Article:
Student teachers’ mentorship experiences during teaching practice: A comparison of mentor-student dynamics in rural and urban schools




Mentors, perceptions, rural schools, student-teachers, teaching practice, urban schools


All teacher training institutions in South Africa send their student teachers to schools for teaching practice as part of preparation for the teaching profession. Our concern is that while teaching practice programmes have been established across various universities, limited research explores student teachers' perceptions of teaching practice and mentorship in general, especially in rural and urban schools. In this article, we explored student teachers' comparative experiences and perceptions of working with mentors from both rural and urban schools during teaching practice. Within an interpretive paradigm, this study utilised qualitative approach involving 15 third-year Bachelor of Education students. The data were generated through the use of their reflective journals as well as group debriefing discussions. To analyse the data, we employed Fairclough's Critical Discourse Analysis. The findings reveal that student teachers encountered different mentor teachers in both rural and urban schools, ranging from mentors who were willing to help them learn and develop knowledge about the teaching profession to those who were reluctant to work with them. The student teachers felt unsupported by rural mentors compared to their mentorship experiences with urban mentors, as rural mentors sometimes abandoned classes for them. There is a need for the induction of school-based mentors into university expectations of their roles to ensure that they effectively support student teachers during teaching practice.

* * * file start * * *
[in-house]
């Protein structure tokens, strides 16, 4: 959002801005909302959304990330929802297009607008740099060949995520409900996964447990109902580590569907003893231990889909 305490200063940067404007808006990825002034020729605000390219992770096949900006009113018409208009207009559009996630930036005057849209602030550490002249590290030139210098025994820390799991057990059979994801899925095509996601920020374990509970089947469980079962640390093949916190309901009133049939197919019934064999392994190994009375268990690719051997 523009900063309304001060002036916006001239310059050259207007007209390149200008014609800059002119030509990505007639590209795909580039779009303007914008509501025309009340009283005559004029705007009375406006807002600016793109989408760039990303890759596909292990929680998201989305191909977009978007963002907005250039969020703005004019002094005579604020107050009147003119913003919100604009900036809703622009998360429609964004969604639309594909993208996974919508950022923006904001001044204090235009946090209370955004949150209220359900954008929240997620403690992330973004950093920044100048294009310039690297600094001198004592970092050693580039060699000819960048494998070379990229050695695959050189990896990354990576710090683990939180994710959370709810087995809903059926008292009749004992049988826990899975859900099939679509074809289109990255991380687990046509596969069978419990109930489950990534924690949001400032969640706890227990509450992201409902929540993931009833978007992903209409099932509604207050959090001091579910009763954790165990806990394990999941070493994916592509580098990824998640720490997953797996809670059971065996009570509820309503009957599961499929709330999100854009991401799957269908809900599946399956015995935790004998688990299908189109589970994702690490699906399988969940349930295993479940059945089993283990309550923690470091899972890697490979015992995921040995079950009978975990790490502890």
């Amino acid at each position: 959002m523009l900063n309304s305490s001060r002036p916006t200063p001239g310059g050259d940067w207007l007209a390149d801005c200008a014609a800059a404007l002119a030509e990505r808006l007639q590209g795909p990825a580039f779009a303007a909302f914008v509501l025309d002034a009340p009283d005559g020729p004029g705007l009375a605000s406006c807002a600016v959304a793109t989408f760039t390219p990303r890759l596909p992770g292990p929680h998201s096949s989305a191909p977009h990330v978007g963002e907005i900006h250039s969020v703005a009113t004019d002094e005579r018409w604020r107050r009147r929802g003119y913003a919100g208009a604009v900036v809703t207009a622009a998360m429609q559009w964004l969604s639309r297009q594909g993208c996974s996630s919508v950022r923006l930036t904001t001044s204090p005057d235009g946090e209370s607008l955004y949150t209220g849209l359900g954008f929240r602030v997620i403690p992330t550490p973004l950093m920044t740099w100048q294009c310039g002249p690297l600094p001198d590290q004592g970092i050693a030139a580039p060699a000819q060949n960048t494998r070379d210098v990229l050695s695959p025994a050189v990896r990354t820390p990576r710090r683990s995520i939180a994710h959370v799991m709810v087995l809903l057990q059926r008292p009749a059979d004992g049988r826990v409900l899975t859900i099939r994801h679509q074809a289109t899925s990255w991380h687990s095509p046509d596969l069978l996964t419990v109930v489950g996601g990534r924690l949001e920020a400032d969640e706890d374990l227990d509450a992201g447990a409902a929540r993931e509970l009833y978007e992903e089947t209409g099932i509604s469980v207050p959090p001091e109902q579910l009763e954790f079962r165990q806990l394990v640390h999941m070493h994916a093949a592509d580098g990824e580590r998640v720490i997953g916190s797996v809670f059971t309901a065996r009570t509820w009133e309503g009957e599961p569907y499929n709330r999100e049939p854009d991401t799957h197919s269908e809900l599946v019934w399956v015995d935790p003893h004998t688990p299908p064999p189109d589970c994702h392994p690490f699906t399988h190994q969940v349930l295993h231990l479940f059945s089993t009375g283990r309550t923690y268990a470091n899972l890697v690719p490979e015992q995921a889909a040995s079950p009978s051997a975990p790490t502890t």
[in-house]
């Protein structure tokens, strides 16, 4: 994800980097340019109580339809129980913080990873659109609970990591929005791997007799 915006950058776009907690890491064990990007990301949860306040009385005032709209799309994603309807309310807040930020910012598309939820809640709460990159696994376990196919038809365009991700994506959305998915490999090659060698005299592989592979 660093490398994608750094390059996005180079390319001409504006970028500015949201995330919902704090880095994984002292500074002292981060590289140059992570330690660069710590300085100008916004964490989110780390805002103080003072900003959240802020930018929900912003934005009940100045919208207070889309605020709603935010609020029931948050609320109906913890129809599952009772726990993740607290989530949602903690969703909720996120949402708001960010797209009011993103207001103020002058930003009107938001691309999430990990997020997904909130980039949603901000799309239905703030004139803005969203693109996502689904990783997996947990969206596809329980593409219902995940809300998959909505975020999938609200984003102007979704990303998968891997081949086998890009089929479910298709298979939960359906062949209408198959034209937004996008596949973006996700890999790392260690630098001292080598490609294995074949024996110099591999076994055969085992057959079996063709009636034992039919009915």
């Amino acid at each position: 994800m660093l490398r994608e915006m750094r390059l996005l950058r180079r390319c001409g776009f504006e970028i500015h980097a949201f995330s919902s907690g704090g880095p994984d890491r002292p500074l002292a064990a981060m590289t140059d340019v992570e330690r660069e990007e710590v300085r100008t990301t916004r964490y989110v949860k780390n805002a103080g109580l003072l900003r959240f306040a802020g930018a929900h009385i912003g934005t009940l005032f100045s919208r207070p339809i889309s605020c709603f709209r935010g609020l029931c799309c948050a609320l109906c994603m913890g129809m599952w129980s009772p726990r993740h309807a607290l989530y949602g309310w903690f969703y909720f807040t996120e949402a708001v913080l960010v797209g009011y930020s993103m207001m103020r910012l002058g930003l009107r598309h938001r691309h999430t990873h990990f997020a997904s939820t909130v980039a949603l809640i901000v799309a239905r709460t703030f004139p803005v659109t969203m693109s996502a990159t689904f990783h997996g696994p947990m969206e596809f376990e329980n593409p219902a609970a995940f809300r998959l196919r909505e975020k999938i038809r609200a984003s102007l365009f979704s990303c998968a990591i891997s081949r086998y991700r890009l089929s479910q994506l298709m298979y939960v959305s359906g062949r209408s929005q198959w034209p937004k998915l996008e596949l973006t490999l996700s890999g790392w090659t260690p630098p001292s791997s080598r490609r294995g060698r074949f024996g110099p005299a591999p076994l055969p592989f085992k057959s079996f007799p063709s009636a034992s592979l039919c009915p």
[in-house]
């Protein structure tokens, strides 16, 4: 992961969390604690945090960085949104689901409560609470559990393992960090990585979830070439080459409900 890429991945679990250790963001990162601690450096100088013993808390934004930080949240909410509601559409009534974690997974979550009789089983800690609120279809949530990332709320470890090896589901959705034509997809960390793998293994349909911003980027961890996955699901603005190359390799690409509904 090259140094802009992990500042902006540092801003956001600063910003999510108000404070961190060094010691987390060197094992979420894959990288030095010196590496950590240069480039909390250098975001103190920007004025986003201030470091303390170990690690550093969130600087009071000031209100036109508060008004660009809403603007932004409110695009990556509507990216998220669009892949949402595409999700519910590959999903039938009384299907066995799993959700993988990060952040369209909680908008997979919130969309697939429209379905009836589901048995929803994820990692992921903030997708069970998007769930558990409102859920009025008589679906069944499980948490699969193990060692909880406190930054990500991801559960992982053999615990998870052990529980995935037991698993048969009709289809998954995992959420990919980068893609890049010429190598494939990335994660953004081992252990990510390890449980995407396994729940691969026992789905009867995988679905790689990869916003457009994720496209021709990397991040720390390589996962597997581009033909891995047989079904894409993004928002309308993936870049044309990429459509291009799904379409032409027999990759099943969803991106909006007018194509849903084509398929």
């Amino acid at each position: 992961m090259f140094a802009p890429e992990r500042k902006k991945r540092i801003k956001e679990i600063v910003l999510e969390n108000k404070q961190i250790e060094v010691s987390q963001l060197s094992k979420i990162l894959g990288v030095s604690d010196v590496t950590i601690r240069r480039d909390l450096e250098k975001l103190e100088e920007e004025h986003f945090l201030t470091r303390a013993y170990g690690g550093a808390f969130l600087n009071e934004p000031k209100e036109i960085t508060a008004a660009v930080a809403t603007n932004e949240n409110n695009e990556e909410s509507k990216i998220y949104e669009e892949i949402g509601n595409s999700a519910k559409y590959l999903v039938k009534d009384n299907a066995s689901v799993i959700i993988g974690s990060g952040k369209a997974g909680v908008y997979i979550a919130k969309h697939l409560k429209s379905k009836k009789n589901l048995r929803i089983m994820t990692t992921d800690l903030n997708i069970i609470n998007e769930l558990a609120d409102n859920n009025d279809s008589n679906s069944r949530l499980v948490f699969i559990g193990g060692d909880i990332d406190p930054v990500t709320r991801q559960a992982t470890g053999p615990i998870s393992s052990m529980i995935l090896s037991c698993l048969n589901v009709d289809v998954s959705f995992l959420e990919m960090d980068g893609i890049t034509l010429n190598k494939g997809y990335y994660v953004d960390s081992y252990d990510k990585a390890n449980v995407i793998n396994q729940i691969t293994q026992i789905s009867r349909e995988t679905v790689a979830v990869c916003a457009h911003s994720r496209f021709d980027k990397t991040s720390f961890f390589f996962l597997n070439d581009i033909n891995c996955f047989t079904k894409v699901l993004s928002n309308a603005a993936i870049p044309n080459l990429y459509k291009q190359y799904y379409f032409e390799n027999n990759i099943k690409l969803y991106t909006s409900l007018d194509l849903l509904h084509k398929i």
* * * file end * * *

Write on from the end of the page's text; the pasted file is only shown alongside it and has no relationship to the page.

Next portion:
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How to Cite

Mbhiza, H. W., Nkambule, T. ., & Masinire, A. (2024). Student teachers’ mentorship experiences during teaching practice: A comparison of mentor-student dynamics in rural and urban schools. Interdisciplinary Journal of Education Research, 6, 1-14.